Anatomy of a…
Fraud? Highway robbery? Con job? Perfectly legal puffery? The usual smoke and mirrors?
How about, “opportunity of a lifetime”?
It’s Not a Foul if the Ref Doesn’t See It
If I say the word “fraud,” entire squads of rabid corporate lawyers will stuff napkins in their collars and sharpen their knives, looking to dine on my ass(ets).
And it’s a fair cop — at least, from a strictly legal point of view. I have no hard proof that a million investors were deliberately robbed blind last week.
Unfortunately, I wasn’t a fly on the wall when the meeting took place. And unlike our friends at Sunday News of the World, I don’t hack into other folks’ email accounts.
Technical Radar Reveals the Outlines of a Con
I can’t see into the corrupt core of last week’s bizarre episode, so I can’t reveal the specific actors in this drama. I’ll have to leave that end of the story to the gumshoes and prosecutors with the stones to go after these guys.
I am a memetic technician; I specialize in the patterns of behavior of large groups of people and how their previous actions prejudice their likely reactions to fresh ideas.
As such, I can show you the clear outline of a million-dollar rip-off — both the specific newsfeed stimulants and the predictable herd reactions to same.
In the end, we are like paleontologists confronted by fossilized footprints in the mud… but the path marked out is pretty screwy and disturbing.
Let’s start with the setup.
To the untrained eye, the Dow’s tepid action the first few days of last week was nothing but a breather, a short pause halfway up a veritable ladder to the moon.
But to a memetic technician (and trust me when I tell you the Washington/Wall Street Axis of Weasels (W/WSAoW) has a bunch of ’em on staff), it was a very dangerous turning point.
Without some kind of intervention, the next probable step would be a cyclical downturn to the bottom of the short-term trend.
That’s the good news.
The bad news is there’s a HUGE chance this reversal could lead to a mid-term cyclical downside move that would see the blue chips give away anywhere from 38.6% to 61.5%.
About an hour or so before the market opened on Thursday morning, employment data handler Automated Data Processing Inc.(NASDAQGS: ADP) released its “June 2011 National Employment Report.”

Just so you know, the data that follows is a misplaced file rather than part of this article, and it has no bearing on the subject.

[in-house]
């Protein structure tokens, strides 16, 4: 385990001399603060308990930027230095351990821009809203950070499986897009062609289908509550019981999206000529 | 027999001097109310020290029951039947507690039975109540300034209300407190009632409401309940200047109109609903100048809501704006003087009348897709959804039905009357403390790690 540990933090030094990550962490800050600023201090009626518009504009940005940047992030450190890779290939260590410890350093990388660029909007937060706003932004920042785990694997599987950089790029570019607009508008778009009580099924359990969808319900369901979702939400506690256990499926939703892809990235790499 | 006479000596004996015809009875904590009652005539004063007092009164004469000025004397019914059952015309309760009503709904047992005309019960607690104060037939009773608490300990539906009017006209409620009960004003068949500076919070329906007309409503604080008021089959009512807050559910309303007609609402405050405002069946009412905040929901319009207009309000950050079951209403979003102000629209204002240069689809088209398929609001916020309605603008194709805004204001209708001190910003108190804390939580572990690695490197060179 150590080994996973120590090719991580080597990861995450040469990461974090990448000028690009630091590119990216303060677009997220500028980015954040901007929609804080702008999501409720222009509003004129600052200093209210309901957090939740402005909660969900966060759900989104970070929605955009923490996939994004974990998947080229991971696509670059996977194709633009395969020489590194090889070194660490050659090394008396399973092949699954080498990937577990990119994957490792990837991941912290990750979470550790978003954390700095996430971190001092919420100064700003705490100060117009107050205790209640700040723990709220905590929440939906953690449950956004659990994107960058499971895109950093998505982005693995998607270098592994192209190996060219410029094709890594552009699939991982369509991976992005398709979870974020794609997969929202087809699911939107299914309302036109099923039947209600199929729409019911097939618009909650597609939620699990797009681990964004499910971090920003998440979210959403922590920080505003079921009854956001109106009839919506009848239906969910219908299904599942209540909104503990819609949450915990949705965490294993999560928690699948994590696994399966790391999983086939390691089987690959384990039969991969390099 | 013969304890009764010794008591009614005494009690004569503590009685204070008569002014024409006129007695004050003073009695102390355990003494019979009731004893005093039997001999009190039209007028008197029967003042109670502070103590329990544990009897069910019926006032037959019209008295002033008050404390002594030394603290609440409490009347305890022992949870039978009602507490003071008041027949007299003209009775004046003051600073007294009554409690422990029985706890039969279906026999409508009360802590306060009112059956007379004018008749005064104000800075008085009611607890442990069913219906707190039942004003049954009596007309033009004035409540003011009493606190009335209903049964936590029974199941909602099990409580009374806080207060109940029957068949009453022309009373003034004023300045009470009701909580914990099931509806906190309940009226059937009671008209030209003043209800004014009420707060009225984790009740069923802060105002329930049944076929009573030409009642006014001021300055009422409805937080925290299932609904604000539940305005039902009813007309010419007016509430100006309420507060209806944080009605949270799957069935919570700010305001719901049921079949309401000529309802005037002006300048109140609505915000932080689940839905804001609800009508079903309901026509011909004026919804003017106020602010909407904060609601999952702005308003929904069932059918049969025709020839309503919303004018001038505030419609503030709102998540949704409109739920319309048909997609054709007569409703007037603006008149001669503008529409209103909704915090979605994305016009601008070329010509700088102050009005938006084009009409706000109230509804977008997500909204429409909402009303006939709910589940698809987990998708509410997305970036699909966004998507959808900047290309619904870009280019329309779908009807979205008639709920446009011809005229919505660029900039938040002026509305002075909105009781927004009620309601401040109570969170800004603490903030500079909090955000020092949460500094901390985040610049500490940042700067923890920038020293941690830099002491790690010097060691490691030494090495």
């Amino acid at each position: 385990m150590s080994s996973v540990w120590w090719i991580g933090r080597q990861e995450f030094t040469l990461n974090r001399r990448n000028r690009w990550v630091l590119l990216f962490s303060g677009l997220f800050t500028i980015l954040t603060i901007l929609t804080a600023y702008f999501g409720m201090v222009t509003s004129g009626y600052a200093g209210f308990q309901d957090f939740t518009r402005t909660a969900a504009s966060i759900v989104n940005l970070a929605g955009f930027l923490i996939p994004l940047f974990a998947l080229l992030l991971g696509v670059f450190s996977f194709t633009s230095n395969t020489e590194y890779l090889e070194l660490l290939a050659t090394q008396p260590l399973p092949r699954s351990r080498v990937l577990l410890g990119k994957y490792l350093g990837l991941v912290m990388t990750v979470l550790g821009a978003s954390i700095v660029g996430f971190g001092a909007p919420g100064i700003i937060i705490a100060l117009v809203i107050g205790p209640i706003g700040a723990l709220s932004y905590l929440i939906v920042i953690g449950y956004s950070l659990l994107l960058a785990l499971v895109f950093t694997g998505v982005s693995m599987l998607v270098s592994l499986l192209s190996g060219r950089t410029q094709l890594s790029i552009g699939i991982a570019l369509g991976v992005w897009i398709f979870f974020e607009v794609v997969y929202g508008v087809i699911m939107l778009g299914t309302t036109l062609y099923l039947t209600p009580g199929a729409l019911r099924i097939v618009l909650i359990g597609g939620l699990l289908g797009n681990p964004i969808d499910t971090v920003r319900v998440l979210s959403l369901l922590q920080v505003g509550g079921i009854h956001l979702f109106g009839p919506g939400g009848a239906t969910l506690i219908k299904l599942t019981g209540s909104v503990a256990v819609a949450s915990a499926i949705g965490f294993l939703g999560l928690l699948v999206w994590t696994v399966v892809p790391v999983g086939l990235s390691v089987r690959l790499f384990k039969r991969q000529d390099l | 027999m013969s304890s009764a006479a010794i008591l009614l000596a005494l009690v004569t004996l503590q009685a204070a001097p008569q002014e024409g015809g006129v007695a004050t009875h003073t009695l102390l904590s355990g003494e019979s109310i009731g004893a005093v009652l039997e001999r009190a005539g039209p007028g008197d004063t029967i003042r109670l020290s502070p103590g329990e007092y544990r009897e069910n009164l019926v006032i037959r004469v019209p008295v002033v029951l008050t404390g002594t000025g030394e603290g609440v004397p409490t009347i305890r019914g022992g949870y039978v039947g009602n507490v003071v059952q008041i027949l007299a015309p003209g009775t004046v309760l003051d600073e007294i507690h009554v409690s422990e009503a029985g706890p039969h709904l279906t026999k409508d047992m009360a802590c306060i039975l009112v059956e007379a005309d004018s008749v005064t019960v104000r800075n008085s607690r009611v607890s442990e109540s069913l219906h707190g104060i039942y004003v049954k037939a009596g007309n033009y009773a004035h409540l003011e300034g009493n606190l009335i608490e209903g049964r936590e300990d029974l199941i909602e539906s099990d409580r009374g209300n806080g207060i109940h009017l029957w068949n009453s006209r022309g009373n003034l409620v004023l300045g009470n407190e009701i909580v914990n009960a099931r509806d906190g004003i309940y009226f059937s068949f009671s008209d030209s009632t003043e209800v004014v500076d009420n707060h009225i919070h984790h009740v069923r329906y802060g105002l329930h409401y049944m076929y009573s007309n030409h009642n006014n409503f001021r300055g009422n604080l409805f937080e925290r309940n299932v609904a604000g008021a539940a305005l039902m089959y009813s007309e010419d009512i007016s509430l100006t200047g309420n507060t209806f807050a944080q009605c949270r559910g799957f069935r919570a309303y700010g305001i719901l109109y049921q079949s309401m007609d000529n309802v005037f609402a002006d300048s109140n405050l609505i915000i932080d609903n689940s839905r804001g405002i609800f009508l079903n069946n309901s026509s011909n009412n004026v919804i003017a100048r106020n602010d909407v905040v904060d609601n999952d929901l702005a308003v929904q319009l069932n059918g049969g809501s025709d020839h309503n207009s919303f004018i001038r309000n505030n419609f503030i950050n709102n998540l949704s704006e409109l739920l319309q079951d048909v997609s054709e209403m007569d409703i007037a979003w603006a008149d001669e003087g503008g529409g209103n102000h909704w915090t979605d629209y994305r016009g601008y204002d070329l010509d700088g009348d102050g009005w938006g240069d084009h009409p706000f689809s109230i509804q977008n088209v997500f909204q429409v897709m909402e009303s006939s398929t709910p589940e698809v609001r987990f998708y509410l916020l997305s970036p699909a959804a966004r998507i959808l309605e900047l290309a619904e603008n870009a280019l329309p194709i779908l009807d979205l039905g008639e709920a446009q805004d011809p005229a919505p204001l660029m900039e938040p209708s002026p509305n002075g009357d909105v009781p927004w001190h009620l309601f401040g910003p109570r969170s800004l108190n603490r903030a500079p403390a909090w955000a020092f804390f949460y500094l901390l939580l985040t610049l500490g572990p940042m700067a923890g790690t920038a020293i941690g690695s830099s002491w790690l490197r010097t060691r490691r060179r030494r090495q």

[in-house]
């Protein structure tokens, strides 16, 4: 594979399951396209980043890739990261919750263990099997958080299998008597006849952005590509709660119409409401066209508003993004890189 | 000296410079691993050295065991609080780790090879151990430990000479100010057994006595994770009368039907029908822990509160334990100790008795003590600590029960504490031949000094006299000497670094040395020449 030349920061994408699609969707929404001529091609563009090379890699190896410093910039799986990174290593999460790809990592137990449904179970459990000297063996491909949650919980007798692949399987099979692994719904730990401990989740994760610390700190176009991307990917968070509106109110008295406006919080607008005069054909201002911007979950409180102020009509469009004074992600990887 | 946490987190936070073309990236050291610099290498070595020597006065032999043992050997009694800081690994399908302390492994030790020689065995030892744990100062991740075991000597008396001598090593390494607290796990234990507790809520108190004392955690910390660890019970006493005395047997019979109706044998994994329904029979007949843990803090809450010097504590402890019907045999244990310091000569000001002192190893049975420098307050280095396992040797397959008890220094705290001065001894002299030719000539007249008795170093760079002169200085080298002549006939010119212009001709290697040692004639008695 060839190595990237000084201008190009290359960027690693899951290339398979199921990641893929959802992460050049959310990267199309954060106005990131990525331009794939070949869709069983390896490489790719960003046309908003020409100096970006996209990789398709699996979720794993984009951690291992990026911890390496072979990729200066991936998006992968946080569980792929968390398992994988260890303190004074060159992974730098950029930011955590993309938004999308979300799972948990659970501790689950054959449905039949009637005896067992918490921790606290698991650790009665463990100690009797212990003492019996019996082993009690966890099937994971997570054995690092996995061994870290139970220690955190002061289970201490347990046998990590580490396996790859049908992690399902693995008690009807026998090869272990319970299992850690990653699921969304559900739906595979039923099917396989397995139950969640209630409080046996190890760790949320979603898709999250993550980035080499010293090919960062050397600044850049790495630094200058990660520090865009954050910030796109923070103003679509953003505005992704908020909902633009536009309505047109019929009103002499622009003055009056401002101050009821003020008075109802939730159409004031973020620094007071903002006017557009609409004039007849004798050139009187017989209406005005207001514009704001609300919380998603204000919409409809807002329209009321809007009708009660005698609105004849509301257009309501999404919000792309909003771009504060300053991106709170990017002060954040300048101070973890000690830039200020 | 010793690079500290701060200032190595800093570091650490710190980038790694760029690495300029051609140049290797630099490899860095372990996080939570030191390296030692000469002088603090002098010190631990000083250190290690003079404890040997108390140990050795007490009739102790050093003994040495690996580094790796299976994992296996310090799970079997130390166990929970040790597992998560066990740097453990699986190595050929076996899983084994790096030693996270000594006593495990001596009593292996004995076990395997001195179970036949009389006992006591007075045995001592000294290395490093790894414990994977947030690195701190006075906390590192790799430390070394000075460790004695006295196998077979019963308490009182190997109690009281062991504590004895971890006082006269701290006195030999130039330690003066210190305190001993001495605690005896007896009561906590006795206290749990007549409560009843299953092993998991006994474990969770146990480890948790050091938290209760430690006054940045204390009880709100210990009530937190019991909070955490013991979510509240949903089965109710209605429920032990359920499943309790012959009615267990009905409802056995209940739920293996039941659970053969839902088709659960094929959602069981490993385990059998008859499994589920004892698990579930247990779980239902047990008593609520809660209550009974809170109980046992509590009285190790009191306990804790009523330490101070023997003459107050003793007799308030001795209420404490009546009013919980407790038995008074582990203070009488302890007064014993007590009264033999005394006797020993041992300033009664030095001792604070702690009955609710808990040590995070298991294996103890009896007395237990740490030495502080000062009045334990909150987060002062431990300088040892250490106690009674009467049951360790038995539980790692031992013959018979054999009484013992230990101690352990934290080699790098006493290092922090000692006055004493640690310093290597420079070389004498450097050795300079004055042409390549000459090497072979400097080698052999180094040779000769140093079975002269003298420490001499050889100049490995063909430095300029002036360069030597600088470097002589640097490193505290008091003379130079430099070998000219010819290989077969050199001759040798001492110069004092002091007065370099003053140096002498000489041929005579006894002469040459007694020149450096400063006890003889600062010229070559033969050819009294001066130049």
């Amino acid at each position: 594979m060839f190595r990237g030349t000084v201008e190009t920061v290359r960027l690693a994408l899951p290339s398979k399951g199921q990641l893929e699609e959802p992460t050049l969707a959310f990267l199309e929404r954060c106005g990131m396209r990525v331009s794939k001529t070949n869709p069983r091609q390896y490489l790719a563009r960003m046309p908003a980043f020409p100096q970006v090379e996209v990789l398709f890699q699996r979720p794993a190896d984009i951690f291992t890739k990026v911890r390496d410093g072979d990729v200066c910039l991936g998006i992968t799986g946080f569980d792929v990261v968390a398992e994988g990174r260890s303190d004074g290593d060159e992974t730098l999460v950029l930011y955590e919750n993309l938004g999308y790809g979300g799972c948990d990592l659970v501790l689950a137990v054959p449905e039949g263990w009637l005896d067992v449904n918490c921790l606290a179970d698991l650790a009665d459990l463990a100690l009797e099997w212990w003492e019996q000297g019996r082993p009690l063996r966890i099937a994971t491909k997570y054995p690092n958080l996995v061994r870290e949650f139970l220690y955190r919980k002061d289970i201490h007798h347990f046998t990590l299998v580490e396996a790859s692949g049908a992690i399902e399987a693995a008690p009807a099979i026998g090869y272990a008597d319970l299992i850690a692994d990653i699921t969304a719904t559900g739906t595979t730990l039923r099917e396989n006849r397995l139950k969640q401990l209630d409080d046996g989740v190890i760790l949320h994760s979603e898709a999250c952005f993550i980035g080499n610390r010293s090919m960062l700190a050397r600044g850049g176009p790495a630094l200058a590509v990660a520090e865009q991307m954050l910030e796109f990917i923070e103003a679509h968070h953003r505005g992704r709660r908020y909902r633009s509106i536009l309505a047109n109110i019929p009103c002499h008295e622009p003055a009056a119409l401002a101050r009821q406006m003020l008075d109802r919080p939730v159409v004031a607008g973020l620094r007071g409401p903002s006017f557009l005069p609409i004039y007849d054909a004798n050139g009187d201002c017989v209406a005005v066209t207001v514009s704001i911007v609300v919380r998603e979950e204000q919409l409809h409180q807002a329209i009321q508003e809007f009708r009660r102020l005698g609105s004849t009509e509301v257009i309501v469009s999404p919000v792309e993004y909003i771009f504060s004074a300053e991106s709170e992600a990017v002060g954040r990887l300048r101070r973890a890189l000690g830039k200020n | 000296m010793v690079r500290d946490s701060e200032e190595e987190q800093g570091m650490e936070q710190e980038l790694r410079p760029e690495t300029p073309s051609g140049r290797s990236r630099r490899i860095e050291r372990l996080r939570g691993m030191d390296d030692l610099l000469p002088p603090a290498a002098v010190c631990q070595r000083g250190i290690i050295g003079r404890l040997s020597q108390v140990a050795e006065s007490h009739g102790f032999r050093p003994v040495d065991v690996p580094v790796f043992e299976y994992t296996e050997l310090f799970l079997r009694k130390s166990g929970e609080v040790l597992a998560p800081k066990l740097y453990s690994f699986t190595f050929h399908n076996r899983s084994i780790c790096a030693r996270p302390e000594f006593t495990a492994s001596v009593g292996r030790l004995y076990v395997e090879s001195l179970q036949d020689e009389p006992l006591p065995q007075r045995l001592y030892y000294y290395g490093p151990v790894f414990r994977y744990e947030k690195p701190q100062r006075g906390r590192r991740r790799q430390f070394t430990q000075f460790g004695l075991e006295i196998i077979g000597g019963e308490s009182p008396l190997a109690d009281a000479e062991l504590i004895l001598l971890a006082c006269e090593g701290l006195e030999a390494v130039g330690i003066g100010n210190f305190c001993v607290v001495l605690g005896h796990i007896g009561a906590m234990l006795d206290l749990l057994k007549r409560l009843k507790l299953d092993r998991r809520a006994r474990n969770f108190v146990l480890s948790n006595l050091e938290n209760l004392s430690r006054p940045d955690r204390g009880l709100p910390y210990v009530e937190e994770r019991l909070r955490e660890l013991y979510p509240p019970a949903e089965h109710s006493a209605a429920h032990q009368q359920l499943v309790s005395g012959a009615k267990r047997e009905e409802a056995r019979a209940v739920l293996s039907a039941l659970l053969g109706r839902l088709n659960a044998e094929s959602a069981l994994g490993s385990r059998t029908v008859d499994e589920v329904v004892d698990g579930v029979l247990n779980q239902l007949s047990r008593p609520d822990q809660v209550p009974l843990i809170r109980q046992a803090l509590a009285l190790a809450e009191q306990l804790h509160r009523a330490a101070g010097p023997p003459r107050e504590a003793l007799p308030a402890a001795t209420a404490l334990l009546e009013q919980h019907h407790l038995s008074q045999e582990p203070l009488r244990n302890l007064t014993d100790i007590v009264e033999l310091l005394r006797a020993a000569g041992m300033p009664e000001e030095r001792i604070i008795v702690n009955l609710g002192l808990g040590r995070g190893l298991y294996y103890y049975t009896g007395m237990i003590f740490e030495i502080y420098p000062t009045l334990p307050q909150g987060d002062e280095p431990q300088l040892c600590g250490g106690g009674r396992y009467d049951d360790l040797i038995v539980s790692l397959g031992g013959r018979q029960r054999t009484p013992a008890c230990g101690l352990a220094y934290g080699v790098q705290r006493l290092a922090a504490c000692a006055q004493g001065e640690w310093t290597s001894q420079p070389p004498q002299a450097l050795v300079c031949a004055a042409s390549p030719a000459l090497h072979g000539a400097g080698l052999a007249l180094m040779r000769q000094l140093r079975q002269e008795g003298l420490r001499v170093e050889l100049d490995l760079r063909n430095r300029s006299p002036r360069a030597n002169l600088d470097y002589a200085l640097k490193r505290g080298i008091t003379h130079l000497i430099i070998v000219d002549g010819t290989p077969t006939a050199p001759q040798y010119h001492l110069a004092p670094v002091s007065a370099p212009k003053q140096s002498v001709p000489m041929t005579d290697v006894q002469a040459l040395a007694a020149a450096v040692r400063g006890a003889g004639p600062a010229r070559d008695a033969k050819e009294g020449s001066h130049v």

Here’s the short version, straight from the horse’s mouth. (Pay careful attention to the part I highlighted for you.):
Today’s ADP National Employment Report estimates employment in the service-providing sector rose by 130,000 in June, nearly three times faster than in May, marking 18 consecutive months of employment gains. Employment in the goods-producing sector rose 27,000 in June, more than reversing the decline of 10,000 in May. Manufacturing employment rose 24,000 in June, which has seen growth in seven of the past eight months.
These figures are above the consensus forecast for today’s report and for Friday’s jobs number from the BLS. Payroll employment growth at this pace usually implies a steady unemployment rate, perhaps even a modest decline. June’s figures suggest that the economic recovery, which slipped in the spring, might have found new traction in early summer.
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Swell Stuff, if Only it Were True…
I have to say, there’s nobody out there that couldn’t use a real economic recovery right about now. That whole “weak hiring” thing in particular has been a real thorn in everyone’s side. Solve the employment problem, and it really would be off to the races for the whole damned stock market.
Needless to say, shares took off big-time on this news.